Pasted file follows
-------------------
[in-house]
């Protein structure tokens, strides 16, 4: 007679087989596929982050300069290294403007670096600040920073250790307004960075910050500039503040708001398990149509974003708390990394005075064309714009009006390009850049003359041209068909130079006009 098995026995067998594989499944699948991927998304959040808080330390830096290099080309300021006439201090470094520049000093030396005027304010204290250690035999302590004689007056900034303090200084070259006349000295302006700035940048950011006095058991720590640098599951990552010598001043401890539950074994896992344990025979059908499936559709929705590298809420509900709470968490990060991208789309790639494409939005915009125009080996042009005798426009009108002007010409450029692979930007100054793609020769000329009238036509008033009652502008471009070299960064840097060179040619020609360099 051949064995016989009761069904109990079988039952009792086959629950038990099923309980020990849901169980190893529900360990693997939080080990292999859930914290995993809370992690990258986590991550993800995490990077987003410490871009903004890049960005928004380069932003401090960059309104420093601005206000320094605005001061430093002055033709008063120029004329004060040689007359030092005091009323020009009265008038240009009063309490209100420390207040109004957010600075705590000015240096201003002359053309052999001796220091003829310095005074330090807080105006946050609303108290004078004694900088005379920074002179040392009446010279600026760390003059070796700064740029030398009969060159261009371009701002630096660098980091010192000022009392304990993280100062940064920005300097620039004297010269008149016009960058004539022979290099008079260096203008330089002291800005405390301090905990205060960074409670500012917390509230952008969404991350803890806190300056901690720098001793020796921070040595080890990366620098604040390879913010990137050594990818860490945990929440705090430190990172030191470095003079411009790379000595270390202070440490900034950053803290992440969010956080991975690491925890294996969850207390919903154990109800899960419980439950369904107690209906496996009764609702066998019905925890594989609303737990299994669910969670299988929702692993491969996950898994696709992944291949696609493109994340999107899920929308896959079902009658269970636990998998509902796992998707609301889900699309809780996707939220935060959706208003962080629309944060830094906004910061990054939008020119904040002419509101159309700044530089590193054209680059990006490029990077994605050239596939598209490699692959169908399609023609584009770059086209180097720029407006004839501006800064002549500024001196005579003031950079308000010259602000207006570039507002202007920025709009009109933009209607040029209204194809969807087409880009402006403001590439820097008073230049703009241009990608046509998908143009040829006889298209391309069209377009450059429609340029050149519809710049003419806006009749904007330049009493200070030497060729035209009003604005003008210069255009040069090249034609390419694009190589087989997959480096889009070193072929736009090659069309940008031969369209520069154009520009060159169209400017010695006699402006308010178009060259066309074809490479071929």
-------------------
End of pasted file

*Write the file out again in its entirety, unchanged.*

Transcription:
[in-house]
């Protein structure tokens, strides 16, 4: 007679087989596929982050300069290294403007670096600040920073250790307004960075910050500039503040708001398990149509974003708390990394005075064309714009009006390009850049003359041209068909130079006009 098995026995067998594989499944699948991927998304959040808080330390830096290099080309300021006439201090470094520049000093030396005027304010204290250690035999302590004689007056900034303090200084070259006349000295302006700035940048950011006095058991720590640098599951990552010598001043401890539950074994896992344990025979059908499936559709929705590298809420509900709470968490990060991208789309790639494409939005915009125009080996042009005798426009009108002007010409450029692979930007100054793609020769000329009238036509008033009652502008471009070299960064840097060179040619020609360099 051949064995016989009761069904109990079988039952009792086959629950038990099923309980020990849901169980190893529900360990693997939080080990292999859930914290995993809370992690990258986590991550993800995490990077987003410490871009903004890049960005928004380069932003401090960059309104420093601005206000320094605005001061430093002055033709008063120029004329004060040689007359030092005091009323020009009265008038240009009063309490209100420390207040109004957010600075705590000015240096201003002359053309052999001796220091003829310095005074330090807080105006946050609303108290004078004694900088005379920074002179040392009446010279600026760390003059070796700064740029030398009969060159261009371009701002630096660098980091010192000022009392304990993280100062940064920005300097620039004297010269008149016009960058004539022979290099008079260096203008330089002291800005405390301090905990205060960074409670500012917390509230952008969404991350803890806190300056901690720098001793020796921070040595080890990366620098604040390879913010990137050594990818860490945990929440705090430190990172030191470095003079411009790379000595270390202070440490900034950053803290992440969010956080991975690491925890294996969850207390919903154990109800899960419980439950369904107690209906496996009764609702066998019905925890594989609303737990299994669910969670299988929702692993491969996950898994696709992944291949696609493109994340999107899920929308896959079902009658269970636990998998509902796992998707609301889900699309809780996707939220935060959706208003962080629309944060830094906004910061990054939008020119904040002419509101159309700044530089590193054209680059990006490029990077994605050239596939598209490699692959169908399609023609584009770059086209180097720029407006004839501006800064002549500024001196005579003031950079308000010259602000207006570039507002202007920025709009009109933009209607040029209204194809969807087409880009402006403001590439820097008073230049703009241009990608046509998908143009040829006889298209391309069209377009450059429609340029050149519809710049003419806006009749904007330049009493200070030497060729035209009003604005003008210069255009040069090249034609390419694009190589087989997959480096889009070193072929736009090659069309940008031969369209520069154009520009060159169209400017010695006699402006308010178009060259066309074809490479071929």